Different fans with different rooting interests will see the same play in different ways. But most people agree that Andrew Ference’s hit on Ryan McDonagh at the end of the game was dangerous. It was a shove in the middle of the back of McDonagh that caused an injury to the Rangers defenseman.
People can argue whether Ference is a dirty player or not—but it’s clear this was an unsafe play to a player in a precarious position (despite what the NESN announcers may have said). More importantly, it’s exactly the type of play that the league has been cracking down on this season to protect the players’ safety. We’ll see what kind of suspension is handed down from Brendan Shanahan and Co.—but we do know that the league has already set up a phone hearing with Ference.
Then there’s Don Cherry. He agreed that it “wasn’t a good hit,” but he didn’t exactly see it the same way as most people on Coach’s Corner. He went on to say that part of the onus should have been on the New York Rangers because they didn’t hold up Ference and allowed him to pursue McDonagh too quickly. He went on to say that that McDonagh needed to be aware of which players were on the ice for the opponent.
Check out the video here.
It certainly looked like a textbook example of a check from behind—the same kind of check from behind that has been suspension-worthy all season. But as Cherry implied, do any of the Rangers have ANY culpability in this situation?
So far, the 2015-16 crop of rookies is living up to the hype, if not exceeding it. Connor McDavid‘s unfortunate injury hasn’t even derailed this year’s crop.
The Detroit Red Wings are watching their own blue chip blossom, as Dylan Larkin is making an instant impact.
No. 71 scored his 10th goal of the season against the Florida Panthers on Sunday, fattening his rookie goals lead.
He still needs five points to match rookie points leader Artemi Panarin, though.
There’s one thing we seem to know about Carey Price‘s injury situation: he first got hurt stepping on a puck on Oct. 29, according to Sportsnet’s Elliotte Friedman.
Contrary to earlier reports about him missing about a month, it sounds like his window of recovery is still up in the air (which, to be fair, could mean that he’ll still miss about a month when it’s all said and done).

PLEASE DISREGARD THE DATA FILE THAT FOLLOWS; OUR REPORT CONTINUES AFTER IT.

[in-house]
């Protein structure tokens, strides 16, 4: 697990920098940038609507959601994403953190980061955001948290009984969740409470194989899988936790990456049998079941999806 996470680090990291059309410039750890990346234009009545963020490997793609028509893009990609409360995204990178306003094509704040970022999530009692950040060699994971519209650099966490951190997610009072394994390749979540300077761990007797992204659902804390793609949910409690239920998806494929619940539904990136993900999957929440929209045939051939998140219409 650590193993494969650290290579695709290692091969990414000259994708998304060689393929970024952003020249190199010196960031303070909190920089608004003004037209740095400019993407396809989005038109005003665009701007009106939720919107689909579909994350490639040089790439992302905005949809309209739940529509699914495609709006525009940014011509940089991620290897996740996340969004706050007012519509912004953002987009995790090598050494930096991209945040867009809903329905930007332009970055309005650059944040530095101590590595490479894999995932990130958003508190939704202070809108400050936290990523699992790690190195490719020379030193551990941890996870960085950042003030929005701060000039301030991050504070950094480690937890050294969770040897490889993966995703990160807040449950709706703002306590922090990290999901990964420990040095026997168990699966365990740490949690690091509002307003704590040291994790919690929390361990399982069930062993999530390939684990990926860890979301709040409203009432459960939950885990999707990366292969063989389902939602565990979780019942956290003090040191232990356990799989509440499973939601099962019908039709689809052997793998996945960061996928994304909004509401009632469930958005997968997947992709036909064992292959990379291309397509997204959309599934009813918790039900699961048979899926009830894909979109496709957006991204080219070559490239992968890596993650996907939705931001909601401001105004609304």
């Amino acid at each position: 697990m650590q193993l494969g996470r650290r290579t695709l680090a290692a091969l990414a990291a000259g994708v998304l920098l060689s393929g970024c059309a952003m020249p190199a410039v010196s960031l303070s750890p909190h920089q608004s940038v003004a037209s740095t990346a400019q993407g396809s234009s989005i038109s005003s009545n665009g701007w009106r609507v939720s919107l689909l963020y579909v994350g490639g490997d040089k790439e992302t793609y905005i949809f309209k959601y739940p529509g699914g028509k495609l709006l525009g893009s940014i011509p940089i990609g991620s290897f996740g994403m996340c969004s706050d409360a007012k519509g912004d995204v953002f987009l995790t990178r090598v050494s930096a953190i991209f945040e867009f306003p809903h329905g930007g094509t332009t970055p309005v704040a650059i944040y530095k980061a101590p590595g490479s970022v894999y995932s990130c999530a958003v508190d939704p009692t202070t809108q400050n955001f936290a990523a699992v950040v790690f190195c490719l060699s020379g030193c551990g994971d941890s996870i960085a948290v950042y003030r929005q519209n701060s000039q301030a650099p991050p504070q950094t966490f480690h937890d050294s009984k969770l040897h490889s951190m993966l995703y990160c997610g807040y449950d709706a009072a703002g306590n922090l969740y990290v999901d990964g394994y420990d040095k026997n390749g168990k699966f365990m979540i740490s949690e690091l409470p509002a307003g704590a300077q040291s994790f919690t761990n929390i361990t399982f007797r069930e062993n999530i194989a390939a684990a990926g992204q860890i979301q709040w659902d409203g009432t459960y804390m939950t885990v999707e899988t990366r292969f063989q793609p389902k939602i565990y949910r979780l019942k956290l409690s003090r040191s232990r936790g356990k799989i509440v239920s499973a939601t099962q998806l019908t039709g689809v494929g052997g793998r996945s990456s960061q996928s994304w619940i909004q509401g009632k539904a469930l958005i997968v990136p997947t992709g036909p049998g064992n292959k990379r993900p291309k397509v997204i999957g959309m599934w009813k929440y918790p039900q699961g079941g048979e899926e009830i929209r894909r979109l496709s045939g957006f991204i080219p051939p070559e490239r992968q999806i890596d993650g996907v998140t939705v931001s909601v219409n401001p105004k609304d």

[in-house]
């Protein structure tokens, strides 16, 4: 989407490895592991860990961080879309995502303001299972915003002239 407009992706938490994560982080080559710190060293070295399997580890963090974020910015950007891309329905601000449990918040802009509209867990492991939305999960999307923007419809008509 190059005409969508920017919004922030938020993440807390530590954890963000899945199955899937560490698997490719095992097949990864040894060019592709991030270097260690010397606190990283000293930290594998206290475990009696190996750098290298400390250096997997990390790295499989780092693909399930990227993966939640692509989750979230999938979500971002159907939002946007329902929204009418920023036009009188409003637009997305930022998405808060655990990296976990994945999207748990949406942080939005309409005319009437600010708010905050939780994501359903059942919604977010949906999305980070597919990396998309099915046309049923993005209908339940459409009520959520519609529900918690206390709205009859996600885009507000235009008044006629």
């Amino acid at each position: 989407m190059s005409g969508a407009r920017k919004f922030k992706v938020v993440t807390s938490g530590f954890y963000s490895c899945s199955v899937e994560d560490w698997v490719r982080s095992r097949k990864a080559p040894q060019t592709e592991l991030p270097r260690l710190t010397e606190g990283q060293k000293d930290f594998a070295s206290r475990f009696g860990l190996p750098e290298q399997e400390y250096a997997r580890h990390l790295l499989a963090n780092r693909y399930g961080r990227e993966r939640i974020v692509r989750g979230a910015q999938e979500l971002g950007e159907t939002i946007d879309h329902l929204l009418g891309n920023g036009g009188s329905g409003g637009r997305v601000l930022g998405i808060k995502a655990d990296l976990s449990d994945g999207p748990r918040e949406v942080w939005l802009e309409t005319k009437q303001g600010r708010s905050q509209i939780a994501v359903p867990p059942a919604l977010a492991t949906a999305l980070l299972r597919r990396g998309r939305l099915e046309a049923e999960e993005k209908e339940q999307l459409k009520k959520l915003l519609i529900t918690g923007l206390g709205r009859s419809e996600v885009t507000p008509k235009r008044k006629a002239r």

ESPN’s Pierre LeBrun reports that Price underwent testing with Montreal’s team doctor on Saturday and is expected to go through more; we may not know more about his expected injury timeline until early this coming week.
So, basically, Price’s situation is fuzzier than his mustache right now.
Leg injuries can be tricky anyway, so we shouldn’t be too surprised that there are mixed signals regarding Price, and this may remain a fluid situation for some time.
(But we’ll hopefully know more soon enough.)
The Tampa Bay Lightning have plenty of time to rise above mediocrity, yet it still must be deserving to finish at .500 for two straight months.
After last night’s 3-2 loss to the New York Islanders, that’s exactly where they find themselves:
Record at the end of October: 5-5-2
Record at the end of November: 11-11-3
As of this writing, the Lightning found themselves on the outside looking in at the playoff picture. It all stands as a pretty tough thing for the reigning Eastern Conference champs to swallow.
The uncomfortable-yet-vital question is: can the Lightning break out of this funk?
Looking at their schedule, it won’t be easy, at least not right away.
They crawl through California during a three-game road trip to start December, and they also face six of eight on the road from Dec. 2 – 18.
The Lightning soak up home dates to finish 2015 after that, but what damage will be done by then?
Frankly, the Bolts will need to dig deep to break this pattern. If nothing else, they’ve fought with their backs against the wall before.
Sometimes a suspension will shame a player, or at least inspire him to change the way he plays.
That apparently won’t happen regarding Brandon Dubinsky‘s one-game timeout session for cross-checking Sidney Crosby.
Dubinsky told Aaron Portzline of the Columbus Dispatch that he won’t alter his style, whether it’s against Crosby or someone else.
“Nope,” Dubinsky said. “You know, I’ve played the same way my whole career and I’m not going to change. The next time I have an opportunity to play (Crosby), I’m going to play him hard.”
In case you’re wondering, that next opportunity comes on Dec. 21 in Pittsburgh, assuming that both players are healthy and not suspended.
One can understand Dubinsky’s perspective, although such honesty would be that much more interesting if there’s another incident with Crosby. His initial reaction to the hit was interestingly candid, admitting that his “stick rode up” on his adversary.
Would that stance – which, from a harsher view, might seem flippant to Dubinsky’s critics – open the door for a bigger future bit of a discipline?
Maybe, maybe not … but at least his comments aren’t as inflammatory as what John Tortorella said (at least on the record).